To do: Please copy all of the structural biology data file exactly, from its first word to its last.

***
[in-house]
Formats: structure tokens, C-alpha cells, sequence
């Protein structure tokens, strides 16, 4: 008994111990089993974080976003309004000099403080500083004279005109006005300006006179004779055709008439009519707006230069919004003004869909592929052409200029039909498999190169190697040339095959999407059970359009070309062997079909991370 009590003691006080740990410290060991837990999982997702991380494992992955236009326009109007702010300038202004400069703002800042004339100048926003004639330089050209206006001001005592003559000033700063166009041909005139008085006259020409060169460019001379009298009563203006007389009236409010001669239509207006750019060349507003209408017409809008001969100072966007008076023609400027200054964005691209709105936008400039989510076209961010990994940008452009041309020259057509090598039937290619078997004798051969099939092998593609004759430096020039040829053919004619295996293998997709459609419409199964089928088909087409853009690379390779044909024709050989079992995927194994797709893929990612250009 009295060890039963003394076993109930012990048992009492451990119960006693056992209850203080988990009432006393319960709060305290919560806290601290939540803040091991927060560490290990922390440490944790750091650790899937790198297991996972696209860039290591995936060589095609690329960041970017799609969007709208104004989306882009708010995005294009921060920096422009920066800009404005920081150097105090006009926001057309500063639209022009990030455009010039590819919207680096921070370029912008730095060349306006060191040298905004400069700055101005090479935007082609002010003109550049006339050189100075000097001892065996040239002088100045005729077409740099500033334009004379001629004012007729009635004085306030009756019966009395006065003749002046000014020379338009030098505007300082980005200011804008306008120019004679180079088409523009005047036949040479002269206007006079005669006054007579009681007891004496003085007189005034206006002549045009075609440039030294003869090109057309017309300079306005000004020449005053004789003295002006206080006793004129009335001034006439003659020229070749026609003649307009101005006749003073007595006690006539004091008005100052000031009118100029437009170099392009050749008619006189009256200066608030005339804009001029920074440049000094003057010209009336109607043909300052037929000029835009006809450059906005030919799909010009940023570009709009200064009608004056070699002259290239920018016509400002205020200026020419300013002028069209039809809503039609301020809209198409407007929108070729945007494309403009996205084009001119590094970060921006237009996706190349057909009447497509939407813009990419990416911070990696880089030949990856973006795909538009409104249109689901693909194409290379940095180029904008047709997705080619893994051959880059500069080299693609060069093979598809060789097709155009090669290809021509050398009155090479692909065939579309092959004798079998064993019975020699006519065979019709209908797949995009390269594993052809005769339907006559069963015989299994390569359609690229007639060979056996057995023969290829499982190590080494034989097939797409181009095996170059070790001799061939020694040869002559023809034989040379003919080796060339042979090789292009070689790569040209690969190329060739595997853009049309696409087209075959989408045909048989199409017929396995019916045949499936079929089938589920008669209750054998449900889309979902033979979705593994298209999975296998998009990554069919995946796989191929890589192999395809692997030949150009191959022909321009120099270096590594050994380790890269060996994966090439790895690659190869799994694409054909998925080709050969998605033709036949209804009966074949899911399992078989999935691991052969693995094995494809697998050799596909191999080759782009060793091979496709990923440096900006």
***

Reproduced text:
[in-house]
Formats: structure tokens, C-alpha cells, sequence
């Protein structure tokens, strides 16, 4: 008994111990089993974080976003309004000099403080500083004279005109006005300006006179004779055709008439009519707006230069919004003004869909592929052409200029039909498999190169190697040339095959999407059970359009070309062997079909991370 009590003691006080740990410290060991837990999982997702991380494992992955236009326009109007702010300038202004400069703002800042004339100048926003004639330089050209206006001001005592003559000033700063166009041909005139008085006259020409060169460019001379009298009563203006007389009236409010001669239509207006750019060349507003209408017409809008001969100072966007008076023609400027200054964005691209709105936008400039989510076209961010990994940008452009041309020259057509090598039937290619078997004798051969099939092998593609004759430096020039040829053919004619295996293998997709459609419409199964089928088909087409853009690379390779044909024709050989079992995927194994797709893929990612250009 009295060890039963003394076993109930012990048992009492451990119960006693056992209850203080988990009432006393319960709060305290919560806290601290939540803040091991927060560490290990922390440490944790750091650790899937790198297991996972696209860039290591995936060589095609690329960041970017799609969007709208104004989306882009708010995005294009921060920096422009920066800009404005920081150097105090006009926001057309500063639209022009990030455009010039590819919207680096921070370029912008730095060349306006060191040298905004400069700055101005090479935007082609002010003109550049006339050189100075000097001892065996040239002088100045005729077409740099500033334009004379001629004012007729009635004085306030009756019966009395006065003749002046000014020379338009030098505007300082980005200011804008306008120019004679180079088409523009005047036949040479002269206007006079005669006054007579009681007891004496003085007189005034206006002549045009075609440039030294003869090109057309017309300079306005000004020449005053004789003295002006206080006793004129009335001034006439003659020229070749026609003649307009101005006749003073007595006690006539004091008005100052000031009118100029437009170099392009050749008619006189009256200066608030005339804009001029920074440049000094003057010209009336109607043909300052037929000029835009006809450059906005030919799909010009940023570009709009200064009608004056070699002259290239920018016509400002205020200026020419300013002028069209039809809503039609301020809209198409407007929108070729945007494309403009996205084009001119590094970060921006237009996706190349057909009447497509939407813009990419990416911070990696880089030949990856973006795909538009409104249109689901693909194409290379940095180029904008047709997705080619893994051959880059500069080299693609060069093979598809060789097709155009090669290809021509050398009155090479692909065939579309092959004798079998064993019975020699006519065979019709209908797949995009390269594993052809005769339907006559069963015989299994390569359609690229007639060979056996057995023969290829499982190590080494034989097939797409181009095996170059070790001799061939020694040869002559023809034989040379003919080796060339042979090789292009070689790569040209690969190329060739595997853009049309696409087209075959989408045909048989199409017929396995019916045949499936079929089938589920008669209750054998449900889309979902033979979705593994298209999975296998998009990554069919995946796989191929890589192999395809692997030949150009191959022909321009120099270096590594050994380790890269060996994966090439790895690659190869799994694409054909998925080709050969998605033709036949209804009966074949899911399992078989999935691991052969693995094995494809697998050799596909191999080759782009060793091979496709990923440096900006």